Over the years, I've walked round Srinagar many times - but I'd never before noticed the fish market on Amira Kadal, one of the most prominent bridges across the Jhelum. The bridge - there's more about it here - dates from the 1770s and the period of fairly brutal Afghan rule over the valley - through the current construction is as recent as the 1980s. It's just a couple of minutes walk from Lal Chowk. The fish sellers, all women, are all on the right side of the bridge as you walk over from Lal Chowk - all the other traders, of which there are plenty, stick to the other walkway.
There is something about 'fish wives' around the world - sassy, confident, outgoing. It's certainly true of the sellers on Amira Kadal. A friendly, welcoming bunch who were happy for me to take photographs, and were clearly doing good business.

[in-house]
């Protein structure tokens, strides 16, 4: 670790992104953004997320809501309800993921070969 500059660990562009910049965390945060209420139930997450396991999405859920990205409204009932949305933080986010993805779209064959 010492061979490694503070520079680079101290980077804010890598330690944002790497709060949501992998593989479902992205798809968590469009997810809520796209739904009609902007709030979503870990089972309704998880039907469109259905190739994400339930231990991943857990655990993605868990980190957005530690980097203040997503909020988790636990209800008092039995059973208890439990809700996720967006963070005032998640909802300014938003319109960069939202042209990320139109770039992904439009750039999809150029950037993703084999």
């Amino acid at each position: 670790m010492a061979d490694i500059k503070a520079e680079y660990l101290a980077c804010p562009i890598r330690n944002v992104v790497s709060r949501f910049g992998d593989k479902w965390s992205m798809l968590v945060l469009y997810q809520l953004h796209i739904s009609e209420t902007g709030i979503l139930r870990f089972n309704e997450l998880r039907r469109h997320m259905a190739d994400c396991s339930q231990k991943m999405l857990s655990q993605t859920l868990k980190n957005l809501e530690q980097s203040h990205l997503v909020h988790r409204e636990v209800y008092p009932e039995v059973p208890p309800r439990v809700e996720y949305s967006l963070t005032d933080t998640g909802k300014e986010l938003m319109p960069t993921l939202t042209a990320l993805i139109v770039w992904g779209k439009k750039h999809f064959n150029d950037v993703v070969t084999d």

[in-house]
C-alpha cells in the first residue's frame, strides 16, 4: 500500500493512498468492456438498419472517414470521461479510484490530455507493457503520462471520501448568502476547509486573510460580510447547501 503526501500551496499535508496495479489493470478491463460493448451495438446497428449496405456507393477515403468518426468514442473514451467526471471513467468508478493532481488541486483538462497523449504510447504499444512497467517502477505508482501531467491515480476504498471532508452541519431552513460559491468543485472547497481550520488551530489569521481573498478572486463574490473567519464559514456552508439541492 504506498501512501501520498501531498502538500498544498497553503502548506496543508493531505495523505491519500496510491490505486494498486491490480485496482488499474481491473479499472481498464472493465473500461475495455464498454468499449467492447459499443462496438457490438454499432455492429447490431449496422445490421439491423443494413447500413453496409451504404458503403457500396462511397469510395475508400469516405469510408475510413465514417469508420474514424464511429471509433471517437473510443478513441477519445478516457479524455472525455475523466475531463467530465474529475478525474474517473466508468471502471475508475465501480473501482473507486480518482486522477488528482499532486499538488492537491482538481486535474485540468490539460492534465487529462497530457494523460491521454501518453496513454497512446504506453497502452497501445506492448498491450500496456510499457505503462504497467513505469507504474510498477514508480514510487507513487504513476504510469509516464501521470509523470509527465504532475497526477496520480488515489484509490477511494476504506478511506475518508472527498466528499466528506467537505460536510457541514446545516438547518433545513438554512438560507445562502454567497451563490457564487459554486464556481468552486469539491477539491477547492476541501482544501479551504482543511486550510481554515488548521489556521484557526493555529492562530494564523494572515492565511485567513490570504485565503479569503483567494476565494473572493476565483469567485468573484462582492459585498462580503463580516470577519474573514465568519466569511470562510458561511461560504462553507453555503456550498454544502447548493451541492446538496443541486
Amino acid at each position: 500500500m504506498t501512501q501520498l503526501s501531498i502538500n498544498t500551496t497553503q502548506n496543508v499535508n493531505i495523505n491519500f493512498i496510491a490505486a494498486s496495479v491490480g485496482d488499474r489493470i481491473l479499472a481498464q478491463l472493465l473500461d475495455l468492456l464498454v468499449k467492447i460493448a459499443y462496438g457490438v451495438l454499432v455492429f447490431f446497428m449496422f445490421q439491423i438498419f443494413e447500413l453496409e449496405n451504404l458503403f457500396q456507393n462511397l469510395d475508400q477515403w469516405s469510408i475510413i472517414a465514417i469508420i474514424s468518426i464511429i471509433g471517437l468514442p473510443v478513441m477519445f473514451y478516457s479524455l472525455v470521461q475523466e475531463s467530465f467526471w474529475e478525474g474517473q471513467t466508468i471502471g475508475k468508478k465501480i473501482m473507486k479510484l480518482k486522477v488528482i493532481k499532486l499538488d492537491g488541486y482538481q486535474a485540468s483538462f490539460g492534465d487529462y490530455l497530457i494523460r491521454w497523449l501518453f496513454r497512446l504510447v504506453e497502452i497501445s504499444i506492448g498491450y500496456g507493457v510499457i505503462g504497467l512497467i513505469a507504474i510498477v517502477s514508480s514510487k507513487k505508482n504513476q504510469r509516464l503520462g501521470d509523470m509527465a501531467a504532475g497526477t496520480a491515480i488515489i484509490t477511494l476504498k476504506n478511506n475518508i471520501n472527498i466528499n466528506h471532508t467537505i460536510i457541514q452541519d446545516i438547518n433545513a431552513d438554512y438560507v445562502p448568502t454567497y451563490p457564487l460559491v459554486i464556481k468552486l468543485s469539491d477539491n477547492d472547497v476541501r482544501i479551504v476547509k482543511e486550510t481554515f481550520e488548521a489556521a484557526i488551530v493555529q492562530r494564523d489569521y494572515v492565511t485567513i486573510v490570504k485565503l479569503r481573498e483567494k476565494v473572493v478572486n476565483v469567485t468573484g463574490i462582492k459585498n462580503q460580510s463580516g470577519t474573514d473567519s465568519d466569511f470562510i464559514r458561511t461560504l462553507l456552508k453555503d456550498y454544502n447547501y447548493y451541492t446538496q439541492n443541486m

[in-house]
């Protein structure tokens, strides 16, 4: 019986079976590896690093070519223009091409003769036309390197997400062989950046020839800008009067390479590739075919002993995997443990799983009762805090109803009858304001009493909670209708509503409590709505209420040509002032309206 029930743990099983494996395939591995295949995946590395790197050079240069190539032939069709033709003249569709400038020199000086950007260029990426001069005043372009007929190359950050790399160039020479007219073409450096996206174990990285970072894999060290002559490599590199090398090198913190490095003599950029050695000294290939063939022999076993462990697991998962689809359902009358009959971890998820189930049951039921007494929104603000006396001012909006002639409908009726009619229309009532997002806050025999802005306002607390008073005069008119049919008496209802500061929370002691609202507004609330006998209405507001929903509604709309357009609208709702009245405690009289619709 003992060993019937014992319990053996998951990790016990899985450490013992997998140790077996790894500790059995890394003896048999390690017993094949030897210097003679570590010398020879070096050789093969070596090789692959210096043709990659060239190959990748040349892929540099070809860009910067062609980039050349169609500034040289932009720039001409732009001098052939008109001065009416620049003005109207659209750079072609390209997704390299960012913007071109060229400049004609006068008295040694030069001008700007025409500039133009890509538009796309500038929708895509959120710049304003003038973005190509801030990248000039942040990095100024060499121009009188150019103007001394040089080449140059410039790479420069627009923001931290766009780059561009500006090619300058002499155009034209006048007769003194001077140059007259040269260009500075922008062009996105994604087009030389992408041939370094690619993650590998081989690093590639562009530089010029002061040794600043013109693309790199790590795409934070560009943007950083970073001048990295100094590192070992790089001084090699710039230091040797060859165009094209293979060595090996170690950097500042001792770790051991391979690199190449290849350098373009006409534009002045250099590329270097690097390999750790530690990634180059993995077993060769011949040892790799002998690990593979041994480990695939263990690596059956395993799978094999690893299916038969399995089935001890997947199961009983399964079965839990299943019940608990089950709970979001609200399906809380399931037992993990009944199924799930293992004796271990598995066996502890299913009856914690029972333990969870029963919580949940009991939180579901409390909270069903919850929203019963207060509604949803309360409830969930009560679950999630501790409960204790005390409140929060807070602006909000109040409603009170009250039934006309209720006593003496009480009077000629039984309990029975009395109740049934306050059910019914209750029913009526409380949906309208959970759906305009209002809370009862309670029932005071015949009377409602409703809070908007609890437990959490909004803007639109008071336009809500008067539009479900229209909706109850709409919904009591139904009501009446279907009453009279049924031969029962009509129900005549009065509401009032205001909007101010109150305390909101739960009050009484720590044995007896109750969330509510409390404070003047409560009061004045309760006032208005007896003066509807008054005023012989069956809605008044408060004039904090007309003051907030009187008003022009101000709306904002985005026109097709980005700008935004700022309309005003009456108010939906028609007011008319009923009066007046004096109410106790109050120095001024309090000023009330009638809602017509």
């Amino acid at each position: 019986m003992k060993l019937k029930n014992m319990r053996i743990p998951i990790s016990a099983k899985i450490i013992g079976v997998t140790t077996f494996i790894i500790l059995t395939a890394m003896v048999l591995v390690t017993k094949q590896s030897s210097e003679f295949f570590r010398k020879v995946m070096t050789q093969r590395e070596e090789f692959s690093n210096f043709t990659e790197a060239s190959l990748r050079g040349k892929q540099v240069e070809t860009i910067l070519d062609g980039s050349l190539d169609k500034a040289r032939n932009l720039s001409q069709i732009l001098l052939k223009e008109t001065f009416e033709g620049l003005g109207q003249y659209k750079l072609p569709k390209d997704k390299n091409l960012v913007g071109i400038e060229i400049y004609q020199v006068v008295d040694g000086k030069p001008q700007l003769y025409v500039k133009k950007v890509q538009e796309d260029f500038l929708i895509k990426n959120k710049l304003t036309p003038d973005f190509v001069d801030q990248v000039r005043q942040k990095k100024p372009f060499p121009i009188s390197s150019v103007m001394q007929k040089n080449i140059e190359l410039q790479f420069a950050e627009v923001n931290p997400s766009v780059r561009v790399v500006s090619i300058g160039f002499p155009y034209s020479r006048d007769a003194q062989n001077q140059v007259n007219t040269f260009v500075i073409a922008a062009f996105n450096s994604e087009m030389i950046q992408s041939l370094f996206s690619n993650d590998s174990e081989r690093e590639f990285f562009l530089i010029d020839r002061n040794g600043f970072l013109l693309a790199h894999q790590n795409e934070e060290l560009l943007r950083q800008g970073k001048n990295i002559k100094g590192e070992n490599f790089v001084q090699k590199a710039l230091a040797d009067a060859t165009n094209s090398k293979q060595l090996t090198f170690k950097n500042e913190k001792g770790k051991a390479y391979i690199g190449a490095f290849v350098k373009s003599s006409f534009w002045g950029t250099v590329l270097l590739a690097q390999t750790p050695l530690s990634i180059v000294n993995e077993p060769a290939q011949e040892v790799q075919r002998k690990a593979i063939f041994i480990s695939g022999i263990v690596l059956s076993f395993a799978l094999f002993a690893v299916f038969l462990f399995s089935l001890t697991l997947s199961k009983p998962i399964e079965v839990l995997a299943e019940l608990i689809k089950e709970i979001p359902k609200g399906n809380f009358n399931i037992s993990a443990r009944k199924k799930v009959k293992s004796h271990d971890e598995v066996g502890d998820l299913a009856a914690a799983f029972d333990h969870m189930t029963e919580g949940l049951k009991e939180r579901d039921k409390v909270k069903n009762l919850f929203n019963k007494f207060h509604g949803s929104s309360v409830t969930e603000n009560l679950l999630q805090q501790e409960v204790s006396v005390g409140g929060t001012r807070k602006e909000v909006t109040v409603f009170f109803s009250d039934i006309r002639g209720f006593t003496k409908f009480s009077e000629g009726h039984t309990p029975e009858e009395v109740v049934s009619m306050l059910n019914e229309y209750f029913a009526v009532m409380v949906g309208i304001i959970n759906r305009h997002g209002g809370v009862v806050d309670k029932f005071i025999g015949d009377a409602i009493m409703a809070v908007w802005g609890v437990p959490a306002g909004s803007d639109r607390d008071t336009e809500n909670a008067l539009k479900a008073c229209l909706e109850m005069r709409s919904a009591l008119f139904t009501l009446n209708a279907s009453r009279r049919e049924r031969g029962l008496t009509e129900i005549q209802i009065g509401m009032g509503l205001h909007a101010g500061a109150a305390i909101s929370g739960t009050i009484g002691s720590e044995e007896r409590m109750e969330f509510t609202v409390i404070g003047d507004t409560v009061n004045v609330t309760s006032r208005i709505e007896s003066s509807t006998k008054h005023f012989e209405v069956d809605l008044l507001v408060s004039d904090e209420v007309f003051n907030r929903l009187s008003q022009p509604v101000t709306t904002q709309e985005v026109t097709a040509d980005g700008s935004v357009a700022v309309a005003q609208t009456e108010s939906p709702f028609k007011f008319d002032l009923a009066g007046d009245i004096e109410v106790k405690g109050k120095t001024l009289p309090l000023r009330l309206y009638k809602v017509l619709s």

The fish in the plastic basins - covered both to stop them jumping out and to discourage the cheel overhead - were clearly that morning's catch. Still very much alive. The women were gutting some of the catch as they sold it - I hadn't realised that they simply disembowelled living fish. There were three main types of fish - a small one which I can't name, a medium size which looked to me to be the famed Kashmiri trout though the women clearly didn't recognise that name, and a much larger fish which they called 'golden fish'.
It all leaves me to wonder why fish dishes don't feature more prominently in Kashmiri wazwan. I ate in a few local restaurants, and there certainly wasn't a lot of fish on offer. I once managed to eat pan-fried trout in Kashmir, served with lightly fried Kashmiri almonds - but that was at the Grand Palace on the sole occasion I've dined there.
Who catches the fish? Is it the women's menfolk, or are they buying catches wholesale? And where is the fishing? On the Jhelum and Dal Lake or further afield? If you know, let me know. And if you are wondering how to cook fish Kashmiri style, there's a film on YouTube which might help you.
Andrew Whitehead's blog
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